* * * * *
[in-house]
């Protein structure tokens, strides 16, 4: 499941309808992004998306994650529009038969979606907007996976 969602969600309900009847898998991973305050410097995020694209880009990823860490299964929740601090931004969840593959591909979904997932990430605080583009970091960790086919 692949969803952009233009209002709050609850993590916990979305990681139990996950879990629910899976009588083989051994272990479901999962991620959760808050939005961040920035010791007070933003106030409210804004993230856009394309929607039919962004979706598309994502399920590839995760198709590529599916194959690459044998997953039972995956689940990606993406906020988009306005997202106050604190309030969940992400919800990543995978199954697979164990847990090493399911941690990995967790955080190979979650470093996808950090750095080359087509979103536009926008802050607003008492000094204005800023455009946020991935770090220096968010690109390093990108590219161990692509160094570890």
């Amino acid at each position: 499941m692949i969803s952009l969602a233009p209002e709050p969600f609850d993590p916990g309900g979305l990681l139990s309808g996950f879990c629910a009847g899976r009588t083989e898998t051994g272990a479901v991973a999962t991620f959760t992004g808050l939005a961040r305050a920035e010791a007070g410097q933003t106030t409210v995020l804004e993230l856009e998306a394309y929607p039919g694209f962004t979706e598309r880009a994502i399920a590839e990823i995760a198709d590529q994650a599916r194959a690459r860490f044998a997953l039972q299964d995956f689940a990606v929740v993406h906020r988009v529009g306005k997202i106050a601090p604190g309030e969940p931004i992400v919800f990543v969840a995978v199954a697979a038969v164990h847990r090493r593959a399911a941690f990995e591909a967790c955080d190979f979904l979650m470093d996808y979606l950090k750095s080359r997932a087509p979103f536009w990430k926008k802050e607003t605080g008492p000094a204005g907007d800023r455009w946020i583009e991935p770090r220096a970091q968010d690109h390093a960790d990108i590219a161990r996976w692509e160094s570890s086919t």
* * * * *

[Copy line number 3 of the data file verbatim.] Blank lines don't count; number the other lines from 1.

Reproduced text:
């Amino acid at each position: 499941m692949i969803s952009l969602a233009p209002e709050p969600f609850d993590p916990g309900g979305l990681l139990s309808g996950f879990c629910a009847g899976r009588t083989e898998t051994g272990a479901v991973a999962t991620f959760t992004g808050l939005a961040r305050a920035e010791a007070g410097q933003t106030t409210v995020l804004e993230l856009e998306a394309y929607p039919g694209f962004t979706e598309r880009a994502i399920a590839e990823i995760a198709d590529q994650a599916r194959a690459r860490f044998a997953l039972q299964d995956f689940a990606v929740v993406h906020r988009v529009g306005k997202i106050a601090p604190g309030e969940p931004i992400v919800f990543v969840a995978v199954a697979a038969v164990h847990r090493r593959a399911a941690f990995e591909a967790c955080d190979f979904l979650m470093d996808y979606l950090k750095s080359r997932a087509p979103f536009w990430k926008k802050e607003t605080g008492p000094a204005g907007d800023r455009w946020i583009e991935p770090r220096a970091q968010d690109h390093a960790d990108i590219a161990r996976w692509e160094s570890s086919t």